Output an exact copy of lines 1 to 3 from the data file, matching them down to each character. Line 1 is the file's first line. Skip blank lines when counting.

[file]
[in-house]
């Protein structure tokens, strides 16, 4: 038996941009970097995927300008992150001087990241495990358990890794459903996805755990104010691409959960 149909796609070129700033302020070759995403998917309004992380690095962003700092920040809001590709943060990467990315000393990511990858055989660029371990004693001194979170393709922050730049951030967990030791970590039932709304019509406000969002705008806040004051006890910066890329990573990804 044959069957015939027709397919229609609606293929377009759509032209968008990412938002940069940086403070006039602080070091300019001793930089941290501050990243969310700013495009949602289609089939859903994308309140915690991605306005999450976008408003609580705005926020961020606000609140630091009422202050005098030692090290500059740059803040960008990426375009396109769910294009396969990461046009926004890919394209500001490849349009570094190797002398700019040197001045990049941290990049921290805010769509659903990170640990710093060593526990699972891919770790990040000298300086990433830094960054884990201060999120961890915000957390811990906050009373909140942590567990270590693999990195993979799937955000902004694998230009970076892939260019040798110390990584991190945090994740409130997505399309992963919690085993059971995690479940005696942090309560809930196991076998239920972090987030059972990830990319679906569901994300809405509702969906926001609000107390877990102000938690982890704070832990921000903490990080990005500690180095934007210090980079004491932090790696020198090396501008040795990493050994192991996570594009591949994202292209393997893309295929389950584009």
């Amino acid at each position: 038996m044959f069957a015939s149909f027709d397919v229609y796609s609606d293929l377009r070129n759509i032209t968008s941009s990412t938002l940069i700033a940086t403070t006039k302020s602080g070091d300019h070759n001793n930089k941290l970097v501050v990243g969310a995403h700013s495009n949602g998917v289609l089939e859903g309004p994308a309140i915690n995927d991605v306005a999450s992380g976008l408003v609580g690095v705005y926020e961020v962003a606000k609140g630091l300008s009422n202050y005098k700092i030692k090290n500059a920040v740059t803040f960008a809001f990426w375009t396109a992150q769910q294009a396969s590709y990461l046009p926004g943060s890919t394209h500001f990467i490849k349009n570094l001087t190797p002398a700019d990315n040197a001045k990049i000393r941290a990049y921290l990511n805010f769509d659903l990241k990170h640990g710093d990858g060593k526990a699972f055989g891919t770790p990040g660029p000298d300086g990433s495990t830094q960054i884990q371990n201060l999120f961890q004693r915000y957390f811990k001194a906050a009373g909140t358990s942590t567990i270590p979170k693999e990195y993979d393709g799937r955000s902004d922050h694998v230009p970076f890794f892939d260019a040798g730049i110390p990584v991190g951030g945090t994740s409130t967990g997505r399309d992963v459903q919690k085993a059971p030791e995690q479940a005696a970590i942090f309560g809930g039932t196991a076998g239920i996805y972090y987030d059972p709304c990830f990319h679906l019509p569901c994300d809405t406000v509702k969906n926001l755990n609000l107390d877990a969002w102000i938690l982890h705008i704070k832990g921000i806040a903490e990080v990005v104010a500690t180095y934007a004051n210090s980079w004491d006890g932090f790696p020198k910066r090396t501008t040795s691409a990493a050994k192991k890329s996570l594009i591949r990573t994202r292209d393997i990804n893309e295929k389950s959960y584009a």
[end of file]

[in-house]
């Protein structure tokens, strides 16, 4: 038996941009970097995927300008992150001087990241495990358990890794459903996805755990104010691409959960 149909796609070129700033302020070759995403998917309004992380690095962003700092920040809001590709943060990467990315000393990511990858055989660029371990004693001194979170393709922050730049951030967990030791970590039932709304019509406000969002705008806040004051006890910066890329990573990804 044959069957015939027709397919229609609606293929377009759509032209968008990412938002940069940086403070006039602080070091300019001793930089941290501050990243969310700013495009949602289609089939859903994308309140915690991605306005999450976008408003609580705005926020961020606000609140630091009422202050005098030692090290500059740059803040960008990426375009396109769910294009396969990461046009926004890919394209500001490849349009570094190797002398700019040197001045990049941290990049921290805010769509659903990170640990710093060593526990699972891919770790990040000298300086990433830094960054884990201060999120961890915000957390811990906050009373909140942590567990270590693999990195993979799937955000902004694998230009970076892939260019040798110390990584991190945090994740409130997505399309992963919690085993059971995690479940005696942090309560809930196991076998239920972090987030059972990830990319679906569901994300809405509702969906926001609000107390877990102000938690982890704070832990921000903490990080990005500690180095934007210090980079004491932090790696020198090396501008040795990493050994192991996570594009591949994202292209393997893309295929389950584009």
């Amino acid at each position: 038996m044959f069957a015939s149909f027709d397919v229609y796609s609606d293929l377009r070129n759509i032209t968008s941009s990412t938002l940069i700033a940086t403070t006039k302020s602080g070091d300019h070759n001793n930089k941290l970097v501050v990243g969310a995403h700013s495009n949602g998917v289609l089939e859903g309004p994308a309140i915690n995927d991605v306005a999450s992380g976008l408003v609580g690095v705005y926020e961020v962003a606000k609140g630091l300008s009422n202050y005098k700092i030692k090290n500059a920040v740059t803040f960008a809001f990426w375009t396109a992150q769910q294009a396969s590709y990461l046009p926004g943060s890919t394209h500001f990467i490849k349009n570094l001087t190797p002398a700019d990315n040197a001045k990049i000393r941290a990049y921290l990511n805010f769509d659903l990241k990170h640990g710093d990858g060593k526990a699972f055989g891919t770790p990040g660029p000298d300086g990433s495990t830094q960054i884990q371990n201060l999120f961890q004693r915000y957390f811990k001194a906050a009373g909140t358990s942590t567990i270590p979170k693999e990195y993979d393709g799937r955000s902004d922050h694998v230009p970076f890794f892939d260019a040798g730049i110390p990584v991190g951030g945090t994740s409130t967990g997505r399309d992963v459903q919690k085993a059971p030791e995690q479940a005696a970590i942090f309560g809930g039932t196991a076998g239920i996805y972090y987030d059972p709304c990830f990319h679906l019509p569901c994300d809405t406000v509702k969906n926001l755990n609000l107390d877990a969002w102000i938690l982890h705008i704070k832990g921000i806040a903490e990080v990005v104010a500690t180095y934007a004051n210090s980079w004491d006890g932090f790696p020198k910066r090396t501008t040795s691409a990493a050994k192991k890329s996570l594009i591949r990573t994202r292209d393997i990804n893309e295929k389950s959960y584009a």